As local and regional food systems continue to expand, so does the need for reliable market data. USDA Market News now captures data on over 85 farmers markets in the U.S. Pictured here is the Des Moines Farmers Market, which draws an average of 20,000 visitors a weekend. Photo courtesy of Des Moines, Iowa Farmers Market.
Farmers markets are an important part of local and regional food systems. Nationwide, 150,000 farmers and ranchers are selling their products directly to consumers to meet the growing demand for local food. Many sell their products at farmers markets, which can be a catalyst for future growth.
According to USDA’s National Farmers Market Directory, there are over 8,400 farmers markets across the country serving as community gathering places where America’s food producers are building successful businesses and bringing fresh, local food to their communities. As local and regional food systems continue to expand, so does the need for reliable market data. Read more »
Florida landowners in the Northern Everglades use conservation easements as a tool to restore their wetlands. Photo courtesy of NRCS.
Wetlands are one of nature’s most productive ecosystems. They clean and recharge groundwater; reduce the damaging impacts of floods; enhance wildlife habitat; sequester carbon; and create diverse recreation opportunities such as hunting, fishing, birdwatching and canoeing.
Thousands of landowners voluntarily take big and small actions every day to protect, restore and enhance wetlands and wildlife habitat. Seventy-five percent of the nation’s wetlands are located on private and tribal lands. Read more »
Environmental Markets graphic.
On April 13, 2015, the U.S. Water Prize was awarded to the Electric Power Research Institute (EPRI) for its innovative effort to develop and establish a multi-state water quality trading program in the Ohio River Basin. Through this program, utilities are paying farmers to implement conservation practices that reduce nutrient runoff into local waterways.
The Natural Resources Conservation Service (NRCS), part of USDA, has been a Federal leader in supporting the development of Environmental Markets, including the groundbreaking Ohio River Basin trading program. To help our stakeholders and the public understand our interest and role in environmental markets, I’m excited to announce that today we are launching a series of new web pages dedicated to NRCS’s work in supporting the development of environmental markets. Read more »
NRCS has updated its Conservation Stewardship Program to enable farmers and ranchers to plant milkweed and other plants to help monarch butterflies. NRCS photo by Gene Barickman.
An update to one of USDA’s Natural Resources Conservation Service (NRCS) key conservation programs will enable farmers and ranchers to aid the imperiled monarch butterfly. This year, NRCS updated its Conservation Stewardship Program to include incentives for farmers and ranchers who plant milkweed and other nectar-rich plants favored by monarch butterflies.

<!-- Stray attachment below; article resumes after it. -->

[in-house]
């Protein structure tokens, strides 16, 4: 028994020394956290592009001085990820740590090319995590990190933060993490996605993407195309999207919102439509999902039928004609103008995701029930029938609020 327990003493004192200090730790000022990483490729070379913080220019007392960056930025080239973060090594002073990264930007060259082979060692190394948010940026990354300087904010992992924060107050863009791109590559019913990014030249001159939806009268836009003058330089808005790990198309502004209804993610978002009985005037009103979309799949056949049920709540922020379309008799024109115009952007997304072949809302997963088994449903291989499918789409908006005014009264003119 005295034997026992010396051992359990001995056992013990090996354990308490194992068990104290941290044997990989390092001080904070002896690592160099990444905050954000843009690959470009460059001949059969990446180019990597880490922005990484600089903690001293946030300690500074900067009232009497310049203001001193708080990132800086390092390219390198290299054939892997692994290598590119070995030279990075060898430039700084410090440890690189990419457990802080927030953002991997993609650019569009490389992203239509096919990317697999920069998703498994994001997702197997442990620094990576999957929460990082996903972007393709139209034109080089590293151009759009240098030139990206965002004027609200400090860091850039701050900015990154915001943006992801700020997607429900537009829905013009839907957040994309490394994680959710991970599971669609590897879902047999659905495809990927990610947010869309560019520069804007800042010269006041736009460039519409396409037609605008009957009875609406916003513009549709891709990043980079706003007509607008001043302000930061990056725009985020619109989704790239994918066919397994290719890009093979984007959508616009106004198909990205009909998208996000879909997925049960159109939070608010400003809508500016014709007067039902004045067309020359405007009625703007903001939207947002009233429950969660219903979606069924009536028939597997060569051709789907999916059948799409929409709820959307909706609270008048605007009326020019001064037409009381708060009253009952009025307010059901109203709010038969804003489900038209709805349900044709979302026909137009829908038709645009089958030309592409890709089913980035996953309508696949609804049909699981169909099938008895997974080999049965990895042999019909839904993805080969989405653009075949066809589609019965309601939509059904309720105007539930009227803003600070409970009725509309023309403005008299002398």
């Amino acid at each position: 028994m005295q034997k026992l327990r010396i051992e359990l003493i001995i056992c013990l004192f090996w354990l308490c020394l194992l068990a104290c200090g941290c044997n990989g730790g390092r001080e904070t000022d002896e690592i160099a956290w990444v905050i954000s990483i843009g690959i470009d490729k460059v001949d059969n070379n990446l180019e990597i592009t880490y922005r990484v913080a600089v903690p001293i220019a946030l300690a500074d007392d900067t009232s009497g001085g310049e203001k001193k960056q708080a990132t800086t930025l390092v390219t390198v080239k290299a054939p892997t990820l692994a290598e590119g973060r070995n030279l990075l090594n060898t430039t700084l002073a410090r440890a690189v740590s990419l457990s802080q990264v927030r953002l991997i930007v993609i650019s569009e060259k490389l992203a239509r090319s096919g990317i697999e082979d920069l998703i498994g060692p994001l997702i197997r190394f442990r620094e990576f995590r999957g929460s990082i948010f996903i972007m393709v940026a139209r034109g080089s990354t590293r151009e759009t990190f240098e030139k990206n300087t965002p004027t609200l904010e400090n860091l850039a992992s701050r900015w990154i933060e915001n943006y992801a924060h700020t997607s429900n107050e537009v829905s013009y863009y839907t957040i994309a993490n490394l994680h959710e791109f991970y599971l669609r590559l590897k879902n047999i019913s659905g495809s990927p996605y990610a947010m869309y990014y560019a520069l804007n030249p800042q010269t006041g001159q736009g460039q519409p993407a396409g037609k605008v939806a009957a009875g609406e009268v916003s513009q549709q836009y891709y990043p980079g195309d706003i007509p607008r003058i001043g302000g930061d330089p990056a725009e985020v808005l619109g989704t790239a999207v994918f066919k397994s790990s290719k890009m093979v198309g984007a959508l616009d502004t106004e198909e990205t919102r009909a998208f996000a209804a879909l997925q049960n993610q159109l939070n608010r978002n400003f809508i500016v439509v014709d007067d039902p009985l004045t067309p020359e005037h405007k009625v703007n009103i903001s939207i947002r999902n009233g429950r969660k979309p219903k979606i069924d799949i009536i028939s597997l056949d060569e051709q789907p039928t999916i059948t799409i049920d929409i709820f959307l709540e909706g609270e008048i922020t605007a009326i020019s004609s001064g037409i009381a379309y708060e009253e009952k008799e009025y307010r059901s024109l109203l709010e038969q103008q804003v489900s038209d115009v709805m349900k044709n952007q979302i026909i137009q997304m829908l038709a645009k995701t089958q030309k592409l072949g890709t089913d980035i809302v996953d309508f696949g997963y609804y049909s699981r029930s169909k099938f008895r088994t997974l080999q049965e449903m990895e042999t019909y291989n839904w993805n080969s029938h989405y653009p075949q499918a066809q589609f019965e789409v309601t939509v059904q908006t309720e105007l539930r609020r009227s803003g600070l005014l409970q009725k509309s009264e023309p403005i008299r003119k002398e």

Monarch butterflies depend on milkweed to lay their eggs during their annual journey from Mexico to the United States to as far north as Canada. Data show that monarch populations have decreased significantly over the past two decades, in part because of the decrease in native plants, including milkweed, on which their caterpillars feed. Read more »
Thriving prairie with pollinator-friendly flowering plants, such as black-eyed susans, blooming.
James MacDonald owns 120 acres of rural land in Green County, Wisconsin. Through USDA’s Natural Resources Conservation Service (NRCS) Environmental Quality Incentives Program (EQIP), James expanded relic prairie on his land, including planting 3 acres of native pollinator mix through EQIP financial assistance. His prairie is in blossom all summer, with plants blooming at different times. “There are hundreds of prairie plants and they sort of pass off who’s in bloom, so from the end of the snow until the snow falls again there’s always something in bloom,” said James.
MacDonald says between his neighbors, there are about 100 hives within two miles of his property, so many bees use his prairie for food. James had a good idea of what bee-friendly mixes he wanted to plant so NRCS provided financial assistance, as well as technical assistance in site visits and checking to ensure his seed mix was adequate. Read more »
Implementing conservation practices on lands will help provide safe and diverse food sources for honey bees, like the one pictured.
Pam Gasper, of Chaseburg, Wisconsin, has been a bee keeper for the past three years. She recently restored 2 acres on her property to include natural habitat for bees through USDA’s Natural Resources Conservation Service (NRCS) Environmental Quality Incentives Program (EQIP). A dry summer and harsh winter in 2014 caused Pam to lose two of her three honey bee hives. She’s done her research, received technical and financial assistance from NRCS, and made some proactive changes for 2015. Pam is expecting a good harvest and “sweet reward” due to financial and technical assistance through EQIP from NRCS. She’s a strong advocate for the program and said the sign-up process was smooth and worth it.
NRCS staff provided financial assistance through EQIP and also the technical assistance Pam needed, including, site visits, a planting plan, providing options for obtaining seeds, and completing the final inspection of the successful planting just last week. Technical and financial assistance from agencies such as USDA−NRCS and programs like EQIP work to assist land users in accomplishing their goals. Read more »